Breaking a habit

Published On: December 22, 2016 11:59 PM NPT By: The Week Bureau

Humans are creatures of habit. Everything we do is dictated by our habits. In the mornings when we make coffee and breakfast we find that sometimes we are half way through the meal before we even realize that we did indeed put butter on our toast. However, when you go over to your friends’ house, you find that this same task of making breakfast makes you think a lot. This is because you are habituated to the things in your house. In this way we have hundreds of habits that rule our lives and not all of them are the best. The Week talked to Karuna Kunwar, psychologist at CMC-Nepal, to walk us through what it takes for you to finally break the bad habits that you have.

Addiction and procrastination 

If you indulge on any kind of substance abuse, be it drugs, alcohol or smoking, Kunwar recommends you seek a counselor when you think you want to quit. The reason behind it is quite simple: It is so that you don’t relapse or create a new addiction in place of the last one. For example, some people use nicotine chewing gum in order to stop smoking cigarettes but they end up dependent on the gum. A therapist will help you eradicate the need to rely upon anything.  

Addictions usually start when a person feels lonely or has conditioned himself to think that for him to be able to achieve some task, they need something.

“There was a young man once who knew that smoking was bad for his health and wanted to quit. However, working in the creative field, he felt like he needed just a puff or two in order to come up with new ideas,” explains Kunwar. He had conditioned himself to believe that he needed the substance to achieve something. 

Then there’s the act of procrastination. You often tend to postpone something you need to do in order to delay the anxiety that comes with completing the task. Most people do this because they think they will be able to finish things at the last minute. However what they fail to realize is that though they might finish the work, this work might not be up to the mark. The one question that people who have the tendency to procrastinate need to be asked is: “What do you understand by tomorrow?” 

“People who procrastinate don’t value the importance of the present,” says Kunwar. Consider all the things that will make you procrastinate; not all things will, and try to undertake tasks that you enjoy so that you don’t end up wasting your time.

Figure out why

Whenever you catch yourself thinking about quitting a bit habit, always reflect on it and find out why it is that you are quitting and whether you want to drop the habit because you really want to or if it is because someone has been pushing you to. Make a list to reinforce why you want to quit and write down all the positive reasons for listing it down and memorize them. Usually if you realize that you want to quit for yourself and not for anyone else, you stick to the commitment you have made.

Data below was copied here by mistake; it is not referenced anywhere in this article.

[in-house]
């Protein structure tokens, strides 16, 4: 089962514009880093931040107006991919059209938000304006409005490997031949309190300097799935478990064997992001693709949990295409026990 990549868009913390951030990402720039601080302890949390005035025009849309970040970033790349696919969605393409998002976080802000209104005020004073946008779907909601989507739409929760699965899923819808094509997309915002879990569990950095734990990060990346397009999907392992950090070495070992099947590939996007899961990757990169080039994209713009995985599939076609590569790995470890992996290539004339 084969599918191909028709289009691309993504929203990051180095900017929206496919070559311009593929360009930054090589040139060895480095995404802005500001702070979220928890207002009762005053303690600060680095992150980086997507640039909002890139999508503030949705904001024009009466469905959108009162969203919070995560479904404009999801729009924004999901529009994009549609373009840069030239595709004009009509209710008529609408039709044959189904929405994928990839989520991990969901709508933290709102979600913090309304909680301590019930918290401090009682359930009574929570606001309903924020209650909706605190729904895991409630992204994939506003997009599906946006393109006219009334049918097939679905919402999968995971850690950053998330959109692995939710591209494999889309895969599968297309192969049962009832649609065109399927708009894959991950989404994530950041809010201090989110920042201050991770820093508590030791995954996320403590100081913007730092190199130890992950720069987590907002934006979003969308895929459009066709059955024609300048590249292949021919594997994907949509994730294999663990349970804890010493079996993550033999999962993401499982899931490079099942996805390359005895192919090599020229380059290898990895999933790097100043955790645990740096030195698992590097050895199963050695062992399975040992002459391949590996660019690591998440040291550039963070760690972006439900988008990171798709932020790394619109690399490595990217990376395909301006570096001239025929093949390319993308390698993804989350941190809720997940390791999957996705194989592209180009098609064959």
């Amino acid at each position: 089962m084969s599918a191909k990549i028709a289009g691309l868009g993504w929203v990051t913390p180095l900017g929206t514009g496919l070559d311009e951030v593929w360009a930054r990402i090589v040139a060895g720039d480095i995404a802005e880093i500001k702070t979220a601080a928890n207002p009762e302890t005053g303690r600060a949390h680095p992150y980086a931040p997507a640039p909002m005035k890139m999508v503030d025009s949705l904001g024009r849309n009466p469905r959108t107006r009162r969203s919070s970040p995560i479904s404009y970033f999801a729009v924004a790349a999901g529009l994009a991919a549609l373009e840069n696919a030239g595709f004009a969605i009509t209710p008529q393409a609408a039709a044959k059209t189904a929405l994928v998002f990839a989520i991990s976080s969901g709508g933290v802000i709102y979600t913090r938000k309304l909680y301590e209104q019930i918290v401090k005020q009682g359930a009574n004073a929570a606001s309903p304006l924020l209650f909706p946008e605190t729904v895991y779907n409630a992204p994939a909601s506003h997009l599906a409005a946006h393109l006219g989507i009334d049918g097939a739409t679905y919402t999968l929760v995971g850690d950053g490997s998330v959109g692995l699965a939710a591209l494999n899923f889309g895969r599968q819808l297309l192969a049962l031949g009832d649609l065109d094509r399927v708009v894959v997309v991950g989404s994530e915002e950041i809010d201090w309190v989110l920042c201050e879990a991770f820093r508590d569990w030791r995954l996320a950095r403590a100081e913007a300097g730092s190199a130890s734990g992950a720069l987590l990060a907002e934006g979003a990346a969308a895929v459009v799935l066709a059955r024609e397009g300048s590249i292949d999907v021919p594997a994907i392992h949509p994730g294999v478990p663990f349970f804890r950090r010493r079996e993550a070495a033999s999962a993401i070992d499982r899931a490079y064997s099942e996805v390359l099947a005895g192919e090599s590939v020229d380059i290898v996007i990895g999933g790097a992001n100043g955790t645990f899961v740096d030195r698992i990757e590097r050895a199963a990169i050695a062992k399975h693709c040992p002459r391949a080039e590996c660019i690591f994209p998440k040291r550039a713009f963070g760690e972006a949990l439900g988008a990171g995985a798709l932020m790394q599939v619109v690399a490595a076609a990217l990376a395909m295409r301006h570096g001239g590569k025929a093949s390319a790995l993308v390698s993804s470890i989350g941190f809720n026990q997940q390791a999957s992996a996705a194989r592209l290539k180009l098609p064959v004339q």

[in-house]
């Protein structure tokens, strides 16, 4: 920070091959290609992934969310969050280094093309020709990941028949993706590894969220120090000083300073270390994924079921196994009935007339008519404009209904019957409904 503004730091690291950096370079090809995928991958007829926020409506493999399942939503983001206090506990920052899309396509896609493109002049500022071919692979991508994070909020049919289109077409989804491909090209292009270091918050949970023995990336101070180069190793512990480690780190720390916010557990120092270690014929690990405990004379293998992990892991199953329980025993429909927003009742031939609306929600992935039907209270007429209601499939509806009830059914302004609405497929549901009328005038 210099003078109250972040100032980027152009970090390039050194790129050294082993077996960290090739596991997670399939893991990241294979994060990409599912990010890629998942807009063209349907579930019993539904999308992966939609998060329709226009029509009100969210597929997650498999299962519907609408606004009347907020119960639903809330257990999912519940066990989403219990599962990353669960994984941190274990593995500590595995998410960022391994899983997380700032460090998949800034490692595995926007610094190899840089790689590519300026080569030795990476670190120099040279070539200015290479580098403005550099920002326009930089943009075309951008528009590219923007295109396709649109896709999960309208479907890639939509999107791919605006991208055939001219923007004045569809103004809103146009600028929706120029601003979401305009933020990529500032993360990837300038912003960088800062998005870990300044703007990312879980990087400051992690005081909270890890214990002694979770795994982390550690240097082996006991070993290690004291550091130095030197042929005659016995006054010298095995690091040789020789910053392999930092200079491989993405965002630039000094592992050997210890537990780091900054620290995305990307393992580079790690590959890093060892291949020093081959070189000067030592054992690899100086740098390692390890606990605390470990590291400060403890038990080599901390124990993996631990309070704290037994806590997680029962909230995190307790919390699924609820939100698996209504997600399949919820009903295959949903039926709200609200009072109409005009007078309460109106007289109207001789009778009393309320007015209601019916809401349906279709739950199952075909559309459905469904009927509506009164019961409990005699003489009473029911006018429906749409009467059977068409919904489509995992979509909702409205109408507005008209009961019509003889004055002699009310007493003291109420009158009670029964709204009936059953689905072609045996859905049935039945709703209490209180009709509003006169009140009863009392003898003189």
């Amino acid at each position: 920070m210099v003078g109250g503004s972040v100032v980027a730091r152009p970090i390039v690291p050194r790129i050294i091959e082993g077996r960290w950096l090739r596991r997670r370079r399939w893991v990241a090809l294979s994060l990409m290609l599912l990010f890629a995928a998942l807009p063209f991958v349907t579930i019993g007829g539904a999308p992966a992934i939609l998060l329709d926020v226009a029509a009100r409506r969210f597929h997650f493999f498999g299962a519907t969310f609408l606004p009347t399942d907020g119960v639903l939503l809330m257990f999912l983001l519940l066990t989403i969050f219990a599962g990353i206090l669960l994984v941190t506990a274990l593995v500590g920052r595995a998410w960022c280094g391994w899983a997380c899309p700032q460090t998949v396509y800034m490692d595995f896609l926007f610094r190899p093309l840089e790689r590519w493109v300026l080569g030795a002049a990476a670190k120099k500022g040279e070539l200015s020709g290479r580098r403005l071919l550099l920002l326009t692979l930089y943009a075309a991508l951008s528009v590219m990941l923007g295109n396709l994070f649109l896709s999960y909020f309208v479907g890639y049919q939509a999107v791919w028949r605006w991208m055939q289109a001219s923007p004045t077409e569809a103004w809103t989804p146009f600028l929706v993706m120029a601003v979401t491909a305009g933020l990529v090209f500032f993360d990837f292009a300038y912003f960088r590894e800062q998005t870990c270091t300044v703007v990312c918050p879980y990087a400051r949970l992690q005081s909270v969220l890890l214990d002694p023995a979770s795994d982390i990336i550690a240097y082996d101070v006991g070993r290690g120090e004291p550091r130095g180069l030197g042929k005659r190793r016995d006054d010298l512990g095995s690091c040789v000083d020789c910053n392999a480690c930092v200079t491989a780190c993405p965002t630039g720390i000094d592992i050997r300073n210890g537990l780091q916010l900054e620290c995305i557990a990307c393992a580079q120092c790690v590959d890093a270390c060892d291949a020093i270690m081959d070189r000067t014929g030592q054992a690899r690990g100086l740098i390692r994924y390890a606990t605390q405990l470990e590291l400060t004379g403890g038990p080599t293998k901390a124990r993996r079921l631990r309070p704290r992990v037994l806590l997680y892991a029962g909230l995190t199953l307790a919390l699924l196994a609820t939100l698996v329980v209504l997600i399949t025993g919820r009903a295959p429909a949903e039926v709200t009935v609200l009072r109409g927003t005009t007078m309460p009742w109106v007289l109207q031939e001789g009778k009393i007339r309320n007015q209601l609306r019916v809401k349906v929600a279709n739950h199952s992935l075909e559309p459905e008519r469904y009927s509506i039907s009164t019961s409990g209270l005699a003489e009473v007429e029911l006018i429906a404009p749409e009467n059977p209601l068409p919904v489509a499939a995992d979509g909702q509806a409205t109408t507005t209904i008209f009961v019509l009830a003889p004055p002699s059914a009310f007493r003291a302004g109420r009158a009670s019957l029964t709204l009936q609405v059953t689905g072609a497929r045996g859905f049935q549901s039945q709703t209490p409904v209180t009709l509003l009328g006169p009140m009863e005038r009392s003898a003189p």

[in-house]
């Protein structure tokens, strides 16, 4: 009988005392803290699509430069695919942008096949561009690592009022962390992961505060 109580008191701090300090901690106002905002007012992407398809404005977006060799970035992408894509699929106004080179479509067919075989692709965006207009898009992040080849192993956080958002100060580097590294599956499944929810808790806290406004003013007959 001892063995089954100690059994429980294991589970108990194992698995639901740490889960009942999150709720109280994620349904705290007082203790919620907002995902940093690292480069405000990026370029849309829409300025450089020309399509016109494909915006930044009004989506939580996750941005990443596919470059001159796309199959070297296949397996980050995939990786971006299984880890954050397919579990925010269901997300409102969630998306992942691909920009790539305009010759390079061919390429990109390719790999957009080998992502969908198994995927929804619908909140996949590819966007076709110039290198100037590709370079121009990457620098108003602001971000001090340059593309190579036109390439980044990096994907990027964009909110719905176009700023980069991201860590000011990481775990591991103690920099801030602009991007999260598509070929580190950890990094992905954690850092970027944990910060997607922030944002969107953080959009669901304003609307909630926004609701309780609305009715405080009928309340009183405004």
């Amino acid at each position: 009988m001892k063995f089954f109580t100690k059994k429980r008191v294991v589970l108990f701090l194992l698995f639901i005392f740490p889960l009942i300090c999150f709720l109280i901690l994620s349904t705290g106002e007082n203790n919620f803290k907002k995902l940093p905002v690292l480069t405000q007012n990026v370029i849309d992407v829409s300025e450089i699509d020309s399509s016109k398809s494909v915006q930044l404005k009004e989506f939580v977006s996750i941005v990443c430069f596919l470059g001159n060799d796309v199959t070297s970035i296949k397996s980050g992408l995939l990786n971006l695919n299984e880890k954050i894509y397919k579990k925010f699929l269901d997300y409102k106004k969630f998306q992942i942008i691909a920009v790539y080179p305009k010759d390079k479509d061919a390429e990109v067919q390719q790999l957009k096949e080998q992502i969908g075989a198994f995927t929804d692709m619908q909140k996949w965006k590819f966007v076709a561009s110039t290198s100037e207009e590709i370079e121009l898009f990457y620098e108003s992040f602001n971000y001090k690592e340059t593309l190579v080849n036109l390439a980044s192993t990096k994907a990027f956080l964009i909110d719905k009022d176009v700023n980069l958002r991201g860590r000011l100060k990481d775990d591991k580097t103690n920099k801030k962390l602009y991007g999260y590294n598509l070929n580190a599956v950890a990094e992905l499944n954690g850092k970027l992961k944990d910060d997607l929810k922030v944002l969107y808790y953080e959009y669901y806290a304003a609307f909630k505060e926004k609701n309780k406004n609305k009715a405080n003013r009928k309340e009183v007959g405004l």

“People know that they have taken a bad habit by themselves and yet they keep finding other people to blame for it,” she says referring to the people that come to her and say that they only picked up the habit because their peers or something pushed them towards it. “In the end it was their own decision and that is what they can’t come to terms with.”
Even if there are people who will come and force your mouth open for a shot of drink, in the end the decision to swallow is yours and yours alone. The moment you realize that it was all your decision all along, you will find it easier to quit a habit.  

When you make a decision, trust yourself to keep it and don’t make fall back options or contingency plans for ‘just in case’. Quit your habit just as you started it; without having anything else to depend on. Remember that even the deepest ingrained behaviors including the social and the cultural behaviors can also be changed with time so whatever habit you plan on changing, you can do it as long as you stick to it.

Find a placeholder and start small 

Try to replace your habit with something new and positive in your life. The key is to have a plan for an alternate action when tempted to engage in a bad habit. For instance, if you’re trying to stop smoking, chew on some mints, do breathing exercises, or walk around the block when you would usually light up. Filling the void left by your old habit with another activity will help you avoid backsliding. Try to make sure the alternative isn’t boring or unappealing. If you can make your new habit something you enjoy, or something that results in some obvious positive outcome, it will be easier to make the switch.

Some habits, such as procrastinating, can be difficult to change because the solution seems so daunting. ‘Stop procrastinating’ can seem such a big task that you wouldn’t be able to do it. Try splitting up your goals into small, achievable steps. You will get the reward of seeing success sooner, and your brain is less likely to resist your ultimate goal as too big to accomplish. Instead of saying “I’ll stop eating junk food,” say, “I’ll eat a healthy breakfast.” Instead of saying “I’ll go to the gym more often,” say, “I’ll go to yoga on Saturday mornings.” As you find success in those small steps, increase them to meet your ultimate goal.

Also another useful thing would be to use a timer and set yourself a block of time in which you will focus on work without doing anything else. Make this block short, no longer than 45 minutes. It can be as short as 20. The goal is to set yourself a task that’s reasonable and achievable. After you’ve finished that block, take a little break! Do something fun, surf Facebook, check your texts. Then, set yourself another block. This type of technique can “trick” your brain into setting new, good habits because you see immediate success.

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